Grazing Tour Shows Local Landowners Benefits Of Grazing System
Landowners from Beltrami County and surrounding areas went on a grazing tour near Blackduck to learn techniques and other resources that’ll improve forage production.
“Utilizing a rotational grazing system, it helps them to better manage their forages, better manage their cattle and provide cleaner water,” said USDA Natural Resources District Conservationist Larry Voltz.
A rotational grazing system moves livestock between pastures on a regular basis. It’s something that Rachel Gray has practiced on the 1,200 acres at her Little Timber Farms for about 12 years. She has more than 300 cows and calves.
“We really increased the productivity of our land, I feel that we’ve put more organic material back into our soil,” said Gray.
According to USDA Natural Resources Grazing Specialist Tom Gervais, Minnesota has nearly 3 million acres of grazing land. A grazing system may not be for everyone, but it’s something that requires long-term monitoring. Factors such as economics and infrastructure are considered when designing a system.
“We’ll look at all the goals that a producer may have and we’ll identify conservation need for any particular farm and develop basically a plan of attack to address all of those things,” said Gervais.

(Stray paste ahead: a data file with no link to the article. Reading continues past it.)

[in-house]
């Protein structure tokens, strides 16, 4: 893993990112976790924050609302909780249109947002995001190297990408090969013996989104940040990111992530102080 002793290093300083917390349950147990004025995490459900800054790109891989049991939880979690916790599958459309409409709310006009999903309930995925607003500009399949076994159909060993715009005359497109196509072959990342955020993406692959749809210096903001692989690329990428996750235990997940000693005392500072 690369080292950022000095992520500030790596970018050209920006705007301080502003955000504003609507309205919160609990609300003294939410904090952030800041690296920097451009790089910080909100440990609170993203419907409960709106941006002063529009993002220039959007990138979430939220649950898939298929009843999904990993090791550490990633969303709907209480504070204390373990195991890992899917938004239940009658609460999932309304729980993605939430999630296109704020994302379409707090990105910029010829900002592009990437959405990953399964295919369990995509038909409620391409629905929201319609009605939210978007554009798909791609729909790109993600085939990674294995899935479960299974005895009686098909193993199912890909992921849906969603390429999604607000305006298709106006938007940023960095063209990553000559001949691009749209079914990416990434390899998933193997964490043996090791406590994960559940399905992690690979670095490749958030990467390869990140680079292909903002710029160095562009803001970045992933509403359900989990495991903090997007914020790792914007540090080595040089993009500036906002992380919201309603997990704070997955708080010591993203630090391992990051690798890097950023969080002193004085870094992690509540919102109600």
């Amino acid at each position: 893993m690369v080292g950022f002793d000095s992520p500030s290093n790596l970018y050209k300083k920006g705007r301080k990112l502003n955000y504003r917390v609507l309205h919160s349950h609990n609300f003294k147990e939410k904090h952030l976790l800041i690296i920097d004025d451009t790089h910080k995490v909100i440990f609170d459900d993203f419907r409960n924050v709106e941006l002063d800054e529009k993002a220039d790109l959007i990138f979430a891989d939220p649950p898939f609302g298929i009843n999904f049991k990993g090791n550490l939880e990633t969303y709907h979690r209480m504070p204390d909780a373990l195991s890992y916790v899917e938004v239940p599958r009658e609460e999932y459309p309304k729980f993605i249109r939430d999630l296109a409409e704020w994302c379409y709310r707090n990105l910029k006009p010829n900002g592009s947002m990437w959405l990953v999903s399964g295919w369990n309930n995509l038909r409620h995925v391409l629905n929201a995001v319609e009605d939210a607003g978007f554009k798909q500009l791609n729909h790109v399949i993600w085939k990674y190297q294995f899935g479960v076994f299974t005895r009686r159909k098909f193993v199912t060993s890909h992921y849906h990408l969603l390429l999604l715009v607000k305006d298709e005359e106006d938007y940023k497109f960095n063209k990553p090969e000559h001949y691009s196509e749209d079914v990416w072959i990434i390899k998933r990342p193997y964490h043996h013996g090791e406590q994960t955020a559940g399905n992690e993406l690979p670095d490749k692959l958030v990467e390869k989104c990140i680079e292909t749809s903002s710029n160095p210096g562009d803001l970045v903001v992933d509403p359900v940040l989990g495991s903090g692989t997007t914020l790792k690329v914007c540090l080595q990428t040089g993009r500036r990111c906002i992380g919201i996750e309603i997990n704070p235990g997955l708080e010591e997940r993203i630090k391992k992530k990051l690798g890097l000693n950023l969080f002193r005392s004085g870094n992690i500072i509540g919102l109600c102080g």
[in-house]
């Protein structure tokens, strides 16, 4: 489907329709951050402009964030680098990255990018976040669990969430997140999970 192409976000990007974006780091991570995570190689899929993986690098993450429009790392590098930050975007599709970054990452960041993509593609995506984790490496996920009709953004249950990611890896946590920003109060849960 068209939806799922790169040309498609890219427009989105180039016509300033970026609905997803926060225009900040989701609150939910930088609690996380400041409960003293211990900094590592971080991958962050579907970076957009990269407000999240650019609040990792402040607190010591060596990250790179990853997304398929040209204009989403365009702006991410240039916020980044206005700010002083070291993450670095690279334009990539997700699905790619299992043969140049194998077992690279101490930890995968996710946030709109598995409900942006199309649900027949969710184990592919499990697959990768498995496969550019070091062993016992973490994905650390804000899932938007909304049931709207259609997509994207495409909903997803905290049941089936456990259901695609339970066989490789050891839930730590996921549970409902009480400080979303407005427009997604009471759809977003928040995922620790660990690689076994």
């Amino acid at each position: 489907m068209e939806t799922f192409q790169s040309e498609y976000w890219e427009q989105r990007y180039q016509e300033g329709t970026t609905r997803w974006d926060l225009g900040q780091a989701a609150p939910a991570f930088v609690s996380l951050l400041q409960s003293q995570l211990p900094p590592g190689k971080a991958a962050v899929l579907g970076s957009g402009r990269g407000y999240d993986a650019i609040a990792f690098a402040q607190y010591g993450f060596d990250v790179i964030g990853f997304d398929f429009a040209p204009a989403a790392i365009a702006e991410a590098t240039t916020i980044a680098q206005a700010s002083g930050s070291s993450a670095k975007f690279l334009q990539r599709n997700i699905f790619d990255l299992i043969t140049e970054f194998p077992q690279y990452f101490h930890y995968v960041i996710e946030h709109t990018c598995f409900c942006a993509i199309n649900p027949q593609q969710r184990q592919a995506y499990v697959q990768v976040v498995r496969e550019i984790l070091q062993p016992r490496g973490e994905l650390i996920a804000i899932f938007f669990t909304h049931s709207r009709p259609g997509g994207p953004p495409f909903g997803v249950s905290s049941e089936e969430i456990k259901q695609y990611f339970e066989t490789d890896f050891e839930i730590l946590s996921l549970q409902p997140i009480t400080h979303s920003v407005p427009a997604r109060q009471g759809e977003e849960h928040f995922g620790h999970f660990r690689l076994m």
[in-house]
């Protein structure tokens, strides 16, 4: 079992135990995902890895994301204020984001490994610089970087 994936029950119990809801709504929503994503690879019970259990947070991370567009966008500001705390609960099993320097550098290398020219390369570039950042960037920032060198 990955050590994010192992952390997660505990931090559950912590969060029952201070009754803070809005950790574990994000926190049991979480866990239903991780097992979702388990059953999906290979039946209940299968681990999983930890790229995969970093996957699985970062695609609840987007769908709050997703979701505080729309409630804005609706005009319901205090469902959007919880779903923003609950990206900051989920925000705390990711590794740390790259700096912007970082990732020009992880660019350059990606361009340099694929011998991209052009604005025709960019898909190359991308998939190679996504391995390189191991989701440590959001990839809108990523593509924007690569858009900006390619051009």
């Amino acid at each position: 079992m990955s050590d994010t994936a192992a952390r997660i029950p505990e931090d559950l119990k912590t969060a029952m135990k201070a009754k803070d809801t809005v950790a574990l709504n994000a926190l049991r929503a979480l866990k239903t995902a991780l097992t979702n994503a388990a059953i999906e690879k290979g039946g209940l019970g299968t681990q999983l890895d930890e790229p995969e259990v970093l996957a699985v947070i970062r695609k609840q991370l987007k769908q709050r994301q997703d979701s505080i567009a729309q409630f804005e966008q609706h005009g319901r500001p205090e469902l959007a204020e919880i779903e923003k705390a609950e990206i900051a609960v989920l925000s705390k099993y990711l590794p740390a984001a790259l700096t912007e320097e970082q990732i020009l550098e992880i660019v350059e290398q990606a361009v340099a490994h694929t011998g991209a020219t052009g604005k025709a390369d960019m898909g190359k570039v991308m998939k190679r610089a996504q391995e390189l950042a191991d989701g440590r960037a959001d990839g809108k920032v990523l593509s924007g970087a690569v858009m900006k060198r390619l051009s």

Vince Gross has 20 pair of cow calf including red and black Angus at his farm. He’s in the beginning stages of his system and has one pasture.
“We put in a new well in, new service for the electricity, put a new hydrant in and I tied it into the system that I have,” said Gross.
When the forage is in a high production mode and growing well, it gives the cattle an opportunity to grow. After investments ranging from fencing to a water system producers can expect to maximize their profits.
“Everything is just going to start working much better and better and as you continue to grow, it not only is better for the land, but then as part of that it grows the profitability for the producer,” said Voltz.
The grazing season typically is from early May through the end of September.